22. 22. Social Media Marketing 23wants to do with social media, there is no reason not to have, at the least, a Twitteraccount, a Facebook fan page, and a blog.Participate – There is no shortcut to becoming a member of a community anddeveloping relationships on each social medium your company uses. Some simpleways to participate include sharing something, asking questions, answering questions,providing tips or hacks, and responding to the community.Cross-promote – Once your company has published some content on each socialmedia platform, it‟s a good idea to cross-promote each account or profile. For example,place a link to your company‟s Facebook fan page and Twitter account on the companywebsite, place a link to the company blog on the company Twitter page, and import thecompany blog to the Facebook fan page. That way, when someone finds your companyon one medium, they can also find it easily on the other mediums.Leverage your assets – Your company always has more assets than it realizes. Forexample, if your company does not have time to create content, maybe it could insteadrepurpose content. If you have a blog, take one of the posts and turn it into 140character tips that can be posted on Twitter. If you don‟t have a blog, maybe you have abook or new employee guides that can be repurposed. Maybe you have an employeewhose job is to follow trends in the industry, who is consistently reading the latest linksor news and could publish those on Twitter or create a blog post quickly. If you thinkcreatively, you can always find something you already have and repurpose it for socialmedia usage. Page 23
  23. 23. Social Media Marketing 24Case Study of Building a User Base: AliceAll of these tips are great for companies that already have some presence online or anestablished brand offline. But what if you haven‟t even officially launched your companyyet? Even if you don‟t have a product yet, you can still start using social media!Alice, a start-up company that uses a mail-order system to make sure you never run outof toilet paper and other home essentials, did just that for their June 2009 beta launch.To prepare, the company set up a Twitter account, blog, and Facebook fan page inJanuary 2009. Alice cross-promoted each of these profiles and put up a placeholderwebsite that had limited information about the service and links to the Twitter andFacebook profiles.Alice built brand awareness on each of these mediums by offering quirky householdtips, posting interesting and relevant links, and holding contests and giveaways relatedto consumer packaged goods that they already had, like shampoo and dog treats. Aliceresponded to questions and participated in conversations with moms and Gen Yprofessionals that were likely to use the service. The company even leveraged a simpleasset – private beta invitations – by using its social media presence to find peopleacross the United States to participate in a private beta launch and provide feedback tothe company.By the time Alice launched 6 months later, the company had an impressive 2000 Twitterfollowers, 500 Facebook fans, 200 blog posts, and numerous mentions and links fromthe blogging community. Page 24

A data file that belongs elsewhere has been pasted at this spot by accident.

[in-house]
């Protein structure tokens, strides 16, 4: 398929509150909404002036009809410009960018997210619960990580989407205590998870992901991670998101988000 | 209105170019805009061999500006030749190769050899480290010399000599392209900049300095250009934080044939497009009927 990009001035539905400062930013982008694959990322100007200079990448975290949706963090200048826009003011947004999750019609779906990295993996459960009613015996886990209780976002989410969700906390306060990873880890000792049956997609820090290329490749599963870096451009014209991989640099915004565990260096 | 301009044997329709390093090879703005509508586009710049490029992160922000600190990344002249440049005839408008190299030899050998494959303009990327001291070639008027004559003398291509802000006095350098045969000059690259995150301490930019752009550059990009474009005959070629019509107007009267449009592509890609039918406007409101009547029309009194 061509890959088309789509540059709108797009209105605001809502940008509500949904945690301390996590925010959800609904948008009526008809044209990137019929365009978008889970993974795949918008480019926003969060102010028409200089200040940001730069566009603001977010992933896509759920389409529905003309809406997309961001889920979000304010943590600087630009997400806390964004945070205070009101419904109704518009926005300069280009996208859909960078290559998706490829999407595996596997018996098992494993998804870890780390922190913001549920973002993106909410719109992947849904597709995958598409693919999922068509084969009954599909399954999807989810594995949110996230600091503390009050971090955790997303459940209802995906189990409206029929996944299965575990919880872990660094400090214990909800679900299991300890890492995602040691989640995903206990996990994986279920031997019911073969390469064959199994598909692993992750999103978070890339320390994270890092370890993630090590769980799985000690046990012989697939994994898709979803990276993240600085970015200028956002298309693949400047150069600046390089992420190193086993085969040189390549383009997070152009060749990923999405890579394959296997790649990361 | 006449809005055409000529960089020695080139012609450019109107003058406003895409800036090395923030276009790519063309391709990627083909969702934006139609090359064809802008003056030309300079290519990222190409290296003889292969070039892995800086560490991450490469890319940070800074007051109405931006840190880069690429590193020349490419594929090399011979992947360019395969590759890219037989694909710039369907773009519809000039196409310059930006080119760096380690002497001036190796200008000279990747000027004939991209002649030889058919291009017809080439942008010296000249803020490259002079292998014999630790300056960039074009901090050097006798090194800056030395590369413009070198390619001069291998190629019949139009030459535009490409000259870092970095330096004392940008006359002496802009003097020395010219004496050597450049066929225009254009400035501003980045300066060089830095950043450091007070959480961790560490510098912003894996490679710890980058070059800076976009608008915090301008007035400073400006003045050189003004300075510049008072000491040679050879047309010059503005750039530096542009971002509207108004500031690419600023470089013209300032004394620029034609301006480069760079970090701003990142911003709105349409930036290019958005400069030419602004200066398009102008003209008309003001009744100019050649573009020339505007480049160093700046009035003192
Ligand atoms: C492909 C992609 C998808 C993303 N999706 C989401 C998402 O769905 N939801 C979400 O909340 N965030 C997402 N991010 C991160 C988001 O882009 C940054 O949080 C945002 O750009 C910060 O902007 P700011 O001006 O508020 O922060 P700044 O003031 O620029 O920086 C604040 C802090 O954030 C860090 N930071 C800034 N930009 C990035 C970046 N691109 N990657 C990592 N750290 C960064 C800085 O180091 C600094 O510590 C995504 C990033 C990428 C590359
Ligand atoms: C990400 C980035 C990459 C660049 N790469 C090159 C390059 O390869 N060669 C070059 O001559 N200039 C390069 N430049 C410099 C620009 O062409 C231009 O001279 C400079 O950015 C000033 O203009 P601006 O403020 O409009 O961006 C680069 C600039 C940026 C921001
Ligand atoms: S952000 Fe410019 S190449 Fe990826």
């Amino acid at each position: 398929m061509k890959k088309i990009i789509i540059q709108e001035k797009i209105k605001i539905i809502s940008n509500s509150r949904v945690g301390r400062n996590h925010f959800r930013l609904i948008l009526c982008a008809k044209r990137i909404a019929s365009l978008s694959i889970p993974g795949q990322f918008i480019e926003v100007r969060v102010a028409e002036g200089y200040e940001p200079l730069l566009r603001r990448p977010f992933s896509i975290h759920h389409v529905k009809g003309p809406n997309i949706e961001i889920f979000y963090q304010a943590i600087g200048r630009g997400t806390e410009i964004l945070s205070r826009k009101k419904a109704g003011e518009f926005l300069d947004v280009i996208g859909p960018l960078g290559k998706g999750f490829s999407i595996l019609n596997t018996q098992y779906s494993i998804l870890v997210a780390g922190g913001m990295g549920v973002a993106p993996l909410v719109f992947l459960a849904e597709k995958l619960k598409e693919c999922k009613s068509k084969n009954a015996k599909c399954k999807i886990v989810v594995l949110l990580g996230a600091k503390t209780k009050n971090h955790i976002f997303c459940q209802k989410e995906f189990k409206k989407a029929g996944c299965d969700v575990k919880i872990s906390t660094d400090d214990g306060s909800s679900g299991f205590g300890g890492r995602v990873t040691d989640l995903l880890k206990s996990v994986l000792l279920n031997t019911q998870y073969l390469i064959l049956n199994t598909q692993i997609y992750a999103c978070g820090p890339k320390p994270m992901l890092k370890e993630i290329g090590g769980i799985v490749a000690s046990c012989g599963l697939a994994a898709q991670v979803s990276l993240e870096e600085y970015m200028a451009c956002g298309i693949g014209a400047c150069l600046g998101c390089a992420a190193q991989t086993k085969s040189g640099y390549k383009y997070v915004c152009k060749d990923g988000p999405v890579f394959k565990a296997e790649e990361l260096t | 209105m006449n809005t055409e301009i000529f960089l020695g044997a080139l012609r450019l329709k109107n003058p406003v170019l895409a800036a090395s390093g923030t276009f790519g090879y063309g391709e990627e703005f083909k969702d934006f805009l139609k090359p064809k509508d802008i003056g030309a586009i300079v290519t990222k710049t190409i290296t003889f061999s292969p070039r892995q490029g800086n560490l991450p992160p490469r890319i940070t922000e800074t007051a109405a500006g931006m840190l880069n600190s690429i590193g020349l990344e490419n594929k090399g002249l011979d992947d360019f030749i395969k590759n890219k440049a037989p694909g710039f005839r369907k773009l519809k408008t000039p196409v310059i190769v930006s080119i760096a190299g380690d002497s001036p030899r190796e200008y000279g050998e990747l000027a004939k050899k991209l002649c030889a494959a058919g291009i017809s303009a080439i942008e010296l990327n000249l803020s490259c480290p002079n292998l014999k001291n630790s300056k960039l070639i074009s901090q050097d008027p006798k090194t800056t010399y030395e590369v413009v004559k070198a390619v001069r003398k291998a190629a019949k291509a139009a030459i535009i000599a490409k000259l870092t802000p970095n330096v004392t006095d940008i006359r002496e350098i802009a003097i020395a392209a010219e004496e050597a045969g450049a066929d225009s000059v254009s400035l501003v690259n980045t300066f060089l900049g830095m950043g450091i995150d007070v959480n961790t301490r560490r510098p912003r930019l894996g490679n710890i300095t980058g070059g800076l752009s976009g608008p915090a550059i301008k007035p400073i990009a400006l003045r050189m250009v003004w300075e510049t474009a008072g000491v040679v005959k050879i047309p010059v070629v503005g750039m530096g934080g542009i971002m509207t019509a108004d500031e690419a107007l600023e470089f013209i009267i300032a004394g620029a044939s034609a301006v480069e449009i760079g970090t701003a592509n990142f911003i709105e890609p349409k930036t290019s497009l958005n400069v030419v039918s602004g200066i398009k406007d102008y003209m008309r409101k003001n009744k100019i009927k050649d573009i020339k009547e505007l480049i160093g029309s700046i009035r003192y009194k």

24. 24. Social Media Marketing 25This goes to show you the power of signing up early, participating in existingcommunities, cross-promoting, and leveraging any assets that you have. If Alice can doit without a product or a completed website, your company can too!Component 2: Creating a remarkable messageThere are two basic strategies for creating remarkable messages: Having a remarkable company or product, and creating several little messages that add up over time Latching on to another remarkable or compelling product in the form of doing a giveaway or contest to generate buzzTruth be told, a good social media strategy incorporates both of these strategies tooptimize budget, resources, and get the best results possible.Several Little Messages that Add Up – Don‟t fall into the trap of needing that one bigidea to create a viral campaign. In fact, creating several consistent and compellingmessages over time can also add up to being generally remarkable, and generate justas much traffic and business and sales.To figure out what makes your company remarkable, consider that most companiescompete on one of these four attributes: time, price, quality, or variety. This is not to saya company can‟t be attractive on more than one of these dimensions, but the mostsuccessful companies stand out especially on one attribute alone.For example, Alice competes on time. The concept is that you can automate yourregular purchases and save time making lists of things you need or making Page 25
  25. 25. Social Media Marketing 26unnecessary trips to the store. Likewise, a search engine called OneRiot also competeson time: it returns search results on the most newly-created content by scanning Twitter,Digg, and other social services, to deliver real-time, socially-driven results.The point is that by looking at how your company competes, you can easily figure outwhat remarkable messages you want to broadcast. Though both these companiescompete on time, each does it in its own way. Alice uses household hacks to engage itsaudience, while OneRiot uses a constant stream of (literally) up-to-the-minute news and“first look” updates. Both of these companies create compelling messages for theiraudiences: moms looking to save time in the household, and people obsessed withknowing the news first, respectively.Here are some of the simplest compelling messages your company can create: Links to interesting news, media, or content Tips, tricks, or hacks Questions, polls, or surveys Collaborations between experts in a nicheCase Study of Creating Many Remarkable Messages: CareerealismCareerealism is an online resource for men and women between the ages of 20 and 35who are in need of career advice. The company‟s Twitter strategy utilizes many smallbut remarkable messages that add up over time to more followers, more sharing onTwitter, and ultimately, more traffic to the website.Careerealism shares links from online newspapers, blogs, and other media outlets thatare relevant to the company‟s audience: young professionals looking for jobs. Most of Page 26